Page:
He can be productive playing the middle in a base 4-3 system or even inside linebacker in a 3-4 scheme. Classic thumper in the middle who might be more of a backup or situational guy at the next level but he is a field general with outstanding intangibles.
***Harris had knee surgery in 2003 (left anterior cruciate ligament) and re-injured the knee in 2004 before fighting back to become a steady stopper over the past two seasons.
4. *Jon Beason - 6002, 237, 4.72, Miami (OLB/ILB)
An all-out hustler, Beason used an ideal combination of speed, smarts and natural instincts to become one of the best defensive playmakers in the ACC. A hard-hitting, firm tackler at the point of attack, Beason is able to diagnose the play quickly and weave his way through blockers to penetrate the line of scrimmage. Is not afraid to take on blockers. Uses his quickness to get around the big boys. He can carry between 230 and 235 pounds without losing a step and brings great character and intangibles to the field. Not only can he have an impact on a defense with his level of play, but he'll make others play harder if not better. Good pass defender. Smart player
The biggest concern will probably be his size. His speed is a quesion for some. Easily gets lost in the pile. He can be engulfed by the pile at times because he lacks great bulk to sustain his ground when faced with some lead blockers. He can also be a little too aggressive at times, leaving backs or tight ends open.
He may project as an inside linebacker for a team that uses its defensive linemen to keep its linebackers clean to make plays sideline-to-sideline, thus taking advantage of Beason's athleticism and minimizing problems related to his lack of height. While he may not be the second-coming of Jonathan Vilma, he is just a notch below that with the ability to play either inside or outside based on the scheme employed by the team that selects him.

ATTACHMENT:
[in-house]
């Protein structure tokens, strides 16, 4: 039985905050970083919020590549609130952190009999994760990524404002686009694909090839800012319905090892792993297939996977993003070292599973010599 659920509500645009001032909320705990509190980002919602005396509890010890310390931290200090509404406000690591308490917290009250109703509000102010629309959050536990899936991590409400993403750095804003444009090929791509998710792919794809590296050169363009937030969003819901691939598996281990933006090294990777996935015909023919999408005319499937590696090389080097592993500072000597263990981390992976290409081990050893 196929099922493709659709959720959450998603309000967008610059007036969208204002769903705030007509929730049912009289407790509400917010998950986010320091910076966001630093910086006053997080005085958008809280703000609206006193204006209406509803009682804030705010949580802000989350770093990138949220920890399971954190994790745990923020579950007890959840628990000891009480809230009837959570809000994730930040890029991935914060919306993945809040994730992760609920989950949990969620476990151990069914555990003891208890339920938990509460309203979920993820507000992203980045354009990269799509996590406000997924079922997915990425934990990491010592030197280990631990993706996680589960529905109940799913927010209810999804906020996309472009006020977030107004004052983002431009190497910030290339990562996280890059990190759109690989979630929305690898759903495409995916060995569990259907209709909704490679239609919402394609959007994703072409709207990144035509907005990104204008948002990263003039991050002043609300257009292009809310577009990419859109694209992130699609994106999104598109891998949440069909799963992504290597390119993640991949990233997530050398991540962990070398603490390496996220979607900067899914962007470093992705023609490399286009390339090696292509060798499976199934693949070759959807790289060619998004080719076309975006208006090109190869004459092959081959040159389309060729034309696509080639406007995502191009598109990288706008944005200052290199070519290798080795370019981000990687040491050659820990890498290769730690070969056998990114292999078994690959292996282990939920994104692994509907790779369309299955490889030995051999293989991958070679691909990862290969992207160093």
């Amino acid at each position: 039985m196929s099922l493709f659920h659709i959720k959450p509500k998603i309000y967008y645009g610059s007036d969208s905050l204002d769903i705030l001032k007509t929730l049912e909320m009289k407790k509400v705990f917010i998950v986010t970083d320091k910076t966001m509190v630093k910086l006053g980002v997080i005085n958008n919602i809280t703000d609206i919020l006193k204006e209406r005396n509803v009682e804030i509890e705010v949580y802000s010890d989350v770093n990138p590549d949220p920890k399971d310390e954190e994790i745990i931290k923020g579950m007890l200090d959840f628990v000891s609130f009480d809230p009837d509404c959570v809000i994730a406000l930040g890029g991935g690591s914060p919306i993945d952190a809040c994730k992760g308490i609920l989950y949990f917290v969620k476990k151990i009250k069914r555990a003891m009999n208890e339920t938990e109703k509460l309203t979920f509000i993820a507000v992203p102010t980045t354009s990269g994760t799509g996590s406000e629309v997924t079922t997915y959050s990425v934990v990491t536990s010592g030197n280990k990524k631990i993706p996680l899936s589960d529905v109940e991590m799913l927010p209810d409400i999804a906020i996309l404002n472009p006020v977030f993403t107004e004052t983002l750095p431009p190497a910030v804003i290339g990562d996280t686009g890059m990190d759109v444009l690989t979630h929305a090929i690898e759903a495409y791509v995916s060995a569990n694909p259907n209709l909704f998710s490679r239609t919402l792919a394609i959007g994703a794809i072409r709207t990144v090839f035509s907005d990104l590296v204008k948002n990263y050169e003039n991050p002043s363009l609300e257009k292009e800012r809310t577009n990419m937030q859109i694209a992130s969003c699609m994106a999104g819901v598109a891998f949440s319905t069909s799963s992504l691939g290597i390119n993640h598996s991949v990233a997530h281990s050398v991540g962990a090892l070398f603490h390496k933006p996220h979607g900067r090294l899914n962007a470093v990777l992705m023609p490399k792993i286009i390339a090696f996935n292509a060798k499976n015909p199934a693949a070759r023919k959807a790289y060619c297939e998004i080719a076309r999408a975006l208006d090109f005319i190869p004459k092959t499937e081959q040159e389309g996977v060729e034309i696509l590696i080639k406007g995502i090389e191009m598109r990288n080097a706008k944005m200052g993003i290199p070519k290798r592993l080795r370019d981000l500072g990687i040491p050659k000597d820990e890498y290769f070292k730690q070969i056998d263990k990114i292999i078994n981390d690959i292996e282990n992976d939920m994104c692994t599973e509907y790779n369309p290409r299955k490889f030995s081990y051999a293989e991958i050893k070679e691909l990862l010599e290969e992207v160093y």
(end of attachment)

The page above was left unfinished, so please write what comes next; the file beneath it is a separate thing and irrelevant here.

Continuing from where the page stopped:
5. *Brandon Siler - 6016, 241, 4.63, Florida
Brandon Siler has been a steadying force as a MLB since his true freshman year when he played in all 12 games and started 6 of them. He is all business when it comes to football. Siler has great size and a football body. He's naturally strong and fast, and shows good quickness and agility. Plays with a nasty demeanor so he is a hard hitter and has the speed to make plays sideline to sidelines as well as being a good blitzer, getting through lanes quickly.A big hitter and reliable tackler. He does a nice job versus the run showed the ability to fill and takes on blockers well. He plays with a low pad level and is outstanding against the run. His has smarts and great instincts to over come not being an an elite athlete. He is a tremendous read and react player and makes all the playcalls on the field. A lot of experience.
Siler doesn't inspire much confidence in his pass coverage. In coverage he lacks fluid hips resulting in him struggling in coverage and his ball skills are sub par. While he has the quickness and agility to run with the receivers, he doesn't show good footwork or ball skills. Ball skills are sub par. While Siler shows good tackling ability, at times he will try to make a big hit or just drag a guy down with his arms and will miss the tackle. He is not very explosive and lacks a burst so he does have limited range. Siler is better at avoiding rather than engaging or shedding blockers. He may not have a huge upside. A two down thumper.